Simon Boswell / Chris Whitten - Zip (Burn Cycle, 1994 - was supposed to be ported to PS1 in 1996 but never happened)
Omni Trio - Secret Life (Rollcage Stage II, 2000)
Rom Di Prisco - Demo 1 (Need For Speed III: Hot Pursuit, 1998)
Rom Di Prisco - Esprit (Need For Speed II, 1997)
Saki Kaskas - Callista (Need For Speed High Stakes, 1999) - this track is also in Mass Effect 2!
Chuck Doud - Syphon Filter Theme (Syphon Filter Series, 1999-2001)
Akira Yamaoka - Eternal Rest (Silent Hill, 1999)

Friday, 30 September 2022

Retro Reviews: ADULT. - New - Phonies

Returning to the retro review format for the first time in a long while, this one shouldn't be as draining as the last couple I've done that focused on albums - today I'll be diving back into ADULT.'s New - Phonies, a fantastic introduction to the group and probably one of their finest works. I've been listening to a lot more EPs than albums as of late due to how much more easily accessible they are, and though this isn't billed as an EP, its cut from the same cloth. Last time I brought up this EP it was around 2016, so let's see if anything's changed between now and then.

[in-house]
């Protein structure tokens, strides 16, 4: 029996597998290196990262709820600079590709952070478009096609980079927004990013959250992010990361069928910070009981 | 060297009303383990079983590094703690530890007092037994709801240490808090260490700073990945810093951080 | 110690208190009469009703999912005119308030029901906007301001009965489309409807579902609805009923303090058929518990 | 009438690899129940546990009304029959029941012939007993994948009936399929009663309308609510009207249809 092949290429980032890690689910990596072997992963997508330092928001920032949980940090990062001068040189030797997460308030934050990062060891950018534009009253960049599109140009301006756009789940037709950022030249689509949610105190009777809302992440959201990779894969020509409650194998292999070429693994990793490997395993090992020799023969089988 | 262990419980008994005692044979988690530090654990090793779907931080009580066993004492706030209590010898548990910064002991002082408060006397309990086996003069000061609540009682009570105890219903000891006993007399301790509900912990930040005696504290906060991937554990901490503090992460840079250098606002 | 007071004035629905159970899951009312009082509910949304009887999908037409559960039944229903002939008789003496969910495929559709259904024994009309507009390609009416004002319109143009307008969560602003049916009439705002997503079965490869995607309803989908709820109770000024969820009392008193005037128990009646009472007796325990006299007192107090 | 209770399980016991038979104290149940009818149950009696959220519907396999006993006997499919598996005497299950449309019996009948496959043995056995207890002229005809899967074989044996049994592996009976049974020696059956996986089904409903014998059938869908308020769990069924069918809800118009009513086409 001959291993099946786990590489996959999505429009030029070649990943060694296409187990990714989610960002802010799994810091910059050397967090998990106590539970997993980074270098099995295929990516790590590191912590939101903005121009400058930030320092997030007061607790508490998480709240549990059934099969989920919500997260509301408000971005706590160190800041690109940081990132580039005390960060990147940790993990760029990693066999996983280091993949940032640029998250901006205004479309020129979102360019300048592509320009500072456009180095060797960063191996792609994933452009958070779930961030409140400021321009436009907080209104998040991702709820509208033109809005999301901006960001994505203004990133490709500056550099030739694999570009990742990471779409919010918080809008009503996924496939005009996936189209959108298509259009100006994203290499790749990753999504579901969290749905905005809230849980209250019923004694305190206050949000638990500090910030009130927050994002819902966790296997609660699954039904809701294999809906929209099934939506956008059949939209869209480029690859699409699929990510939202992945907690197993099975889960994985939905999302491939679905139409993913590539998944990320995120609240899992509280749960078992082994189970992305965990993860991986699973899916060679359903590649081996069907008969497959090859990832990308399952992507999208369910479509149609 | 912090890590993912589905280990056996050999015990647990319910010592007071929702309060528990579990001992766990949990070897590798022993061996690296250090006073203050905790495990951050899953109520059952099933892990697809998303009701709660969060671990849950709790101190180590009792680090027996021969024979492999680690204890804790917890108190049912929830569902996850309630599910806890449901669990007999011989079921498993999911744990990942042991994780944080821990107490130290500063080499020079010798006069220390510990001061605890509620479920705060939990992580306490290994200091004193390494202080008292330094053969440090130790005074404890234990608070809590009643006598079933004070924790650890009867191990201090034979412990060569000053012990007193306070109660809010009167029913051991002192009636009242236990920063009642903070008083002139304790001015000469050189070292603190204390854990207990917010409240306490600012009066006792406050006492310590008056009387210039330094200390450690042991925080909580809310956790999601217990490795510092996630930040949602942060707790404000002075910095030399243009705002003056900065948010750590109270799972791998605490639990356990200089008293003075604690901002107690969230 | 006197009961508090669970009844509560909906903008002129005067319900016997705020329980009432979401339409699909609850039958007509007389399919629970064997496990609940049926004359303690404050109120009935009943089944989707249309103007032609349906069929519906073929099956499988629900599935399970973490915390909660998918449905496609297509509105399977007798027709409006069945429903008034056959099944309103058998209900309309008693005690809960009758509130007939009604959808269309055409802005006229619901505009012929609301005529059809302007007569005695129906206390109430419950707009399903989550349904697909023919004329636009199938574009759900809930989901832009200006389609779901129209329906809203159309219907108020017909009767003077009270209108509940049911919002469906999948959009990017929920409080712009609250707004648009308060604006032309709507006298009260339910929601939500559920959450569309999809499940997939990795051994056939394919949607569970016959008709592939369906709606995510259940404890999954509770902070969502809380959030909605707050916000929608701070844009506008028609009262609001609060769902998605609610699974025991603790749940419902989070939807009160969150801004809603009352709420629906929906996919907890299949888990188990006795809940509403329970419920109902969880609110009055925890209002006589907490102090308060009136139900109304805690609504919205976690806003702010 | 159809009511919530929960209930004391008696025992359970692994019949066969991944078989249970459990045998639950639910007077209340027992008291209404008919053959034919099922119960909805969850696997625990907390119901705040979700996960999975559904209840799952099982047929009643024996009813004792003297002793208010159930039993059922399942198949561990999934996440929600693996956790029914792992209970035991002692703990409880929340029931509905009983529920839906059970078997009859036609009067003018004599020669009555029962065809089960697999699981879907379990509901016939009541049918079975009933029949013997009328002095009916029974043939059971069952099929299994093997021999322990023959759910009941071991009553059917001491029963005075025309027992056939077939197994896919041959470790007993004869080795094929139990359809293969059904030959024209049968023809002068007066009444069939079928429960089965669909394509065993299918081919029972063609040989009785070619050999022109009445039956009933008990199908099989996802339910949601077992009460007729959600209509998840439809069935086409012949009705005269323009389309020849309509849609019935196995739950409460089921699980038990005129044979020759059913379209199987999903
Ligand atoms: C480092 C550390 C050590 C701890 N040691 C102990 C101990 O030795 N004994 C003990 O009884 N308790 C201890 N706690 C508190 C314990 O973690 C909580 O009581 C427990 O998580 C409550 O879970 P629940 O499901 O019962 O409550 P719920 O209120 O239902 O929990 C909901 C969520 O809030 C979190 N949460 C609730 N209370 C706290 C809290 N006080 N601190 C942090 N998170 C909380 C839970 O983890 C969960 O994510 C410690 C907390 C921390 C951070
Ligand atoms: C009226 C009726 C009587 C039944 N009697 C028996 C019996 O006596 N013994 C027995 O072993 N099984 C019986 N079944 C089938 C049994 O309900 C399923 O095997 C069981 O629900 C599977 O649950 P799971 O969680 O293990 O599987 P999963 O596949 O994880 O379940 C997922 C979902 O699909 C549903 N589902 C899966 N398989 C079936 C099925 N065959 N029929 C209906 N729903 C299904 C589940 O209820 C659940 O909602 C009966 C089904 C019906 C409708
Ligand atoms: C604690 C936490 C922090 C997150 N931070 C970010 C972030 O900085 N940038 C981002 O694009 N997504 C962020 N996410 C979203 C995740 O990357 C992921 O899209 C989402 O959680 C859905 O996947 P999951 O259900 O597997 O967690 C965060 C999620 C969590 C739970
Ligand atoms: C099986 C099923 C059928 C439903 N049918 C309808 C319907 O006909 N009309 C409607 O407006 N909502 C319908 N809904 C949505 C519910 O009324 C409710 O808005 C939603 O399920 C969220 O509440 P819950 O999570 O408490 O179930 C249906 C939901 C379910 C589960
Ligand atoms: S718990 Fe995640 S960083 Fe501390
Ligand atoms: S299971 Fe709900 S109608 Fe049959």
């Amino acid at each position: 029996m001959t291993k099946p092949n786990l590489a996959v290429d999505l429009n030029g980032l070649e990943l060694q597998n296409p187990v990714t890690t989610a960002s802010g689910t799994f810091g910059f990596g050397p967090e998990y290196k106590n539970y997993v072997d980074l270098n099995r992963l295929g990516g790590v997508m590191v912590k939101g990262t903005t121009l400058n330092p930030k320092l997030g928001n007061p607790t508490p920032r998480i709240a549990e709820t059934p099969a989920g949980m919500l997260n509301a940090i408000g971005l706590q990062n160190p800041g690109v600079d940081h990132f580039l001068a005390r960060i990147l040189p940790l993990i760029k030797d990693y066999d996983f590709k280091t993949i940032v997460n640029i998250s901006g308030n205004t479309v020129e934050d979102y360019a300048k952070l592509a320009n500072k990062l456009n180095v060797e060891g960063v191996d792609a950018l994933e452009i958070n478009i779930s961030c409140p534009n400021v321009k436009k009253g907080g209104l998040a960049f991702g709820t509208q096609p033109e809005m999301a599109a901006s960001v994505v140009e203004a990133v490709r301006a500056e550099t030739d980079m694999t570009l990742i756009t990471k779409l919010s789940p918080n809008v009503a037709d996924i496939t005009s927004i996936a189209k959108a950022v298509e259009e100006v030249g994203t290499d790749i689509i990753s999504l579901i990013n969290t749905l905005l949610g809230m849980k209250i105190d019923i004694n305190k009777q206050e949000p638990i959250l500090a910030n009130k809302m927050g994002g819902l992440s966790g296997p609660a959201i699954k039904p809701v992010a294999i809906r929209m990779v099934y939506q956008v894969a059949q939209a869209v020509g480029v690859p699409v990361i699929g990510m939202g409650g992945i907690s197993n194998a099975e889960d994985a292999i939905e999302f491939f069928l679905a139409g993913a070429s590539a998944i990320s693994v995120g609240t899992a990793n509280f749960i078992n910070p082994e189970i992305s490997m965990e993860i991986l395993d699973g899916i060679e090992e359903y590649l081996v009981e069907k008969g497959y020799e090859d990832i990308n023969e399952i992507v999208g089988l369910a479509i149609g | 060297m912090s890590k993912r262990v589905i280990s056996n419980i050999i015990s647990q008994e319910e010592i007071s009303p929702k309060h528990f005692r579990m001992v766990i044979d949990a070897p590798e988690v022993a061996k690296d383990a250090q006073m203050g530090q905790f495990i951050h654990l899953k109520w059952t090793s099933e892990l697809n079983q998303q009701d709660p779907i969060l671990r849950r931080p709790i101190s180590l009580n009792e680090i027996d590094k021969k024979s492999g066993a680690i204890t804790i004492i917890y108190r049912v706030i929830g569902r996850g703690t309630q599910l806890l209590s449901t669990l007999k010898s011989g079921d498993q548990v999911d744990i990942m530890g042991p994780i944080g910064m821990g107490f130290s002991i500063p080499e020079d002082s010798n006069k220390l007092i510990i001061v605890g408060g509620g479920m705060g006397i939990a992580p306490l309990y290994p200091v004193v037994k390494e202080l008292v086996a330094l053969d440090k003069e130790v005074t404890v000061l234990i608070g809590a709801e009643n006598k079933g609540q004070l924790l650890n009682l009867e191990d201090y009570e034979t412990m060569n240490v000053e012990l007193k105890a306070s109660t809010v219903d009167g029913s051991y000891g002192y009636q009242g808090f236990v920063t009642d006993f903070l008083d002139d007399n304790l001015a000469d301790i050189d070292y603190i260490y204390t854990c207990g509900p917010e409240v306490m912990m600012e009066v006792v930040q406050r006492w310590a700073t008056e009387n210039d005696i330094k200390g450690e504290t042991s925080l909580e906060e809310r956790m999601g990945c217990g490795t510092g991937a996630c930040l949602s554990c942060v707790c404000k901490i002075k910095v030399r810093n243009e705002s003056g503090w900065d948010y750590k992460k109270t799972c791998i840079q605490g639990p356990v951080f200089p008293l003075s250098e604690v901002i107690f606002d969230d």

I have a long and storied history with ADULT. - though it took me a long time to come around to doing a full deep dive into their works, but once I did they fast became some of my favourites in their genre. And that genre is a bit of a sticking point: often lumped in with Electroclash with artists like Peaches, Felix Da Housecat and others, though ADULT. much like Ladytron disagreed with that label. While there is an undenaible element of similarity in their content and execution, I have had plenty of people kick up a fuss when I've posted them under Electroclash in the past. As I've gotten older I've stopped caring as much about labels, but much like with my begruding use of 'IDM', it is very helpful to define the sound beyond just 'electro' as it's listed on Discogs. But I'll put a pin in it there, this isn't supposed to be a rant about genres, let's get into the content.